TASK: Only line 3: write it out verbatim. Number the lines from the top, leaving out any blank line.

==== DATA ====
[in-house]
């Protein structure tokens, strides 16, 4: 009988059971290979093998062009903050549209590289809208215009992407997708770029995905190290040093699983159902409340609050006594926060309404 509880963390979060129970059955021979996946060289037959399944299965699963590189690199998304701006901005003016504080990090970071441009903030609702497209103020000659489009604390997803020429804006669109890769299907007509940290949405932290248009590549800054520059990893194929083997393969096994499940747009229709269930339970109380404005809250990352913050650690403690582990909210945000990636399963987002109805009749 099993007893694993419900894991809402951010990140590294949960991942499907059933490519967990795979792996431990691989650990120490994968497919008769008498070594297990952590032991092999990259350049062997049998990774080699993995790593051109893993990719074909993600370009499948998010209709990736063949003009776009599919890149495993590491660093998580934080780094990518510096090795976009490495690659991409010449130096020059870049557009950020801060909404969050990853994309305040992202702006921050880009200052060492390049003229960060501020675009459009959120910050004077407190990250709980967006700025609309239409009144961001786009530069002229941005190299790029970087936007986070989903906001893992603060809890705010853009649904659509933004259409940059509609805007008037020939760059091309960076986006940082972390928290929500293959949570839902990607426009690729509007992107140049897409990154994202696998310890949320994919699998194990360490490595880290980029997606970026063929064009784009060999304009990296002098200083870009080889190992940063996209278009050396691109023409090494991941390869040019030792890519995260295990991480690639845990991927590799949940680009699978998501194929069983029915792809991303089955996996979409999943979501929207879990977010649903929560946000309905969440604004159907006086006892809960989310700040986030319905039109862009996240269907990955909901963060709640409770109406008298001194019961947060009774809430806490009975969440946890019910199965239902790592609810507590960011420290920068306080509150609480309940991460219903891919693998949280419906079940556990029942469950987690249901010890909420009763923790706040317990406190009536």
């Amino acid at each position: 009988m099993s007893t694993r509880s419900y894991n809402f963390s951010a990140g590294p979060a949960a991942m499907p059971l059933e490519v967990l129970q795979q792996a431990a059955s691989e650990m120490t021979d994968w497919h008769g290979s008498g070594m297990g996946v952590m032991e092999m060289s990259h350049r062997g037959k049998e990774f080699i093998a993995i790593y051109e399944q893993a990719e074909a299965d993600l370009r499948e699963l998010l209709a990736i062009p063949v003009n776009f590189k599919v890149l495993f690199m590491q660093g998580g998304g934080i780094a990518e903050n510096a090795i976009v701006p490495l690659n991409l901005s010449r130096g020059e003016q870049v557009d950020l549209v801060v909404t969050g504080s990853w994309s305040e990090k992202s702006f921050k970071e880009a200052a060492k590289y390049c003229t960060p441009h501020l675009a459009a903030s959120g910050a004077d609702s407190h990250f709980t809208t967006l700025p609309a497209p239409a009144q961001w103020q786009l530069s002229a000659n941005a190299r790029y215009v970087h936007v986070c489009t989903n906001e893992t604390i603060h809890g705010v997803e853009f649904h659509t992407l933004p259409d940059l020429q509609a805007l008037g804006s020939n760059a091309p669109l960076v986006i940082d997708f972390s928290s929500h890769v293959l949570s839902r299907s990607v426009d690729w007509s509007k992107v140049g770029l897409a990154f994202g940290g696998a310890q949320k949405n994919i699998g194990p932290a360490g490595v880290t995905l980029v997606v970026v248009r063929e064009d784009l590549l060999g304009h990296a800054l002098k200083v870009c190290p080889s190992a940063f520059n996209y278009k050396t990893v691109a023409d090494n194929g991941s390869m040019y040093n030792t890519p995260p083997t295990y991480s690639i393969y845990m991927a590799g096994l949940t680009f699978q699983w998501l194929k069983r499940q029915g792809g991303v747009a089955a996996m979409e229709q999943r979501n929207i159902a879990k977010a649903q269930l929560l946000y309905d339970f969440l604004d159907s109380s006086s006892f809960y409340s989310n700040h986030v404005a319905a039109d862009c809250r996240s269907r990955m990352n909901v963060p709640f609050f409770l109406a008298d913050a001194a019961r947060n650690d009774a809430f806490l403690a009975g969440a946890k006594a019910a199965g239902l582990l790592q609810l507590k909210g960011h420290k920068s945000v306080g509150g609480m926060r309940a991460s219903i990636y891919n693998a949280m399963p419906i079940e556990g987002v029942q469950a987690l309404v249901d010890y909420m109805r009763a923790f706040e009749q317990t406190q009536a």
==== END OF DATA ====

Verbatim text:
């Amino acid at each position: 009988m099993s007893t694993r509880s419900y894991n809402f963390s951010a990140g590294p979060a949960a991942m499907p059971l059933e490519v967990l129970q795979q792996a431990a059955s691989e650990m120490t021979d994968w497919h008769g290979s008498g070594m297990g996946v952590m032991e092999m060289s990259h350049r062997g037959k049998e990774f080699i093998a993995i790593y051109e399944q893993a990719e074909a299965d993600l370009r499948e699963l998010l209709a990736i062009p063949v003009n776009f590189k599919v890149l495993f690199m590491q660093g998580g998304g934080i780094a990518e903050n510096a090795i976009v701006p490495l690659n991409l901005s010449r130096g020059e003016q870049v557009d950020l549209v801060v909404t969050g504080s990853w994309s305040e990090k992202s702006f921050k970071e880009a200052a060492k590289y390049c003229t960060p441009h501020l675009a459009a903030s959120g910050a004077d609702s407190h990250f709980t809208t967006l700025p609309a497209p239409a009144q961001w103020q786009l530069s002229a000659n941005a190299r790029y215009v970087h936007v986070c489009t989903n906001e893992t604390i603060h809890g705010v997803e853009f649904h659509t992407l933004p259409d940059l020429q509609a805007l008037g804006s020939n760059a091309p669109l960076v986006i940082d997708f972390s928290s929500h890769v293959l949570s839902r299907s990607v426009d690729w007509s509007k992107v140049g770029l897409a990154f994202g940290g696998a310890q949320k949405n994919i699998g194990p932290a360490g490595v880290t995905l980029v997606v970026v248009r063929e064009d784009l590549l060999g304009h990296a800054l002098k200083v870009c190290p080889s190992a940063f520059n996209y278009k050396t990893v691109a023409d090494n194929g991941s390869m040019y040093n030792t890519p995260p083997t295990y991480s690639i393969y845990m991927a590799g096994l949940t680009f699978q699983w998501l194929k069983r499940q029915g792809g991303v747009a089955a996996m979409e229709q999943r979501n929207i159902a879990k977010a649903q269930l929560l946000y309905d339970f969440l604004d159907s109380s006086s006892f809960y409340s989310n700040h986030v404005a319905a039109d862009c809250r996240s269907r990955m990352n909901v963060p709640f609050f409770l109406a008298d913050a001194a019961r947060n650690d009774a809430f806490l403690a009975g969440a946890k006594a019910a199965g239902l582990l790592q609810l507590k909210g960011h420290k920068s945000v306080g509150g609480m926060r309940a991460s219903i990636y891919n693998a949280m399963p419906i079940e556990g987002v029942q469950a987690l309404v249901d010890y909420m109805r009763a923790f706040e009749q317990t406190q009536a």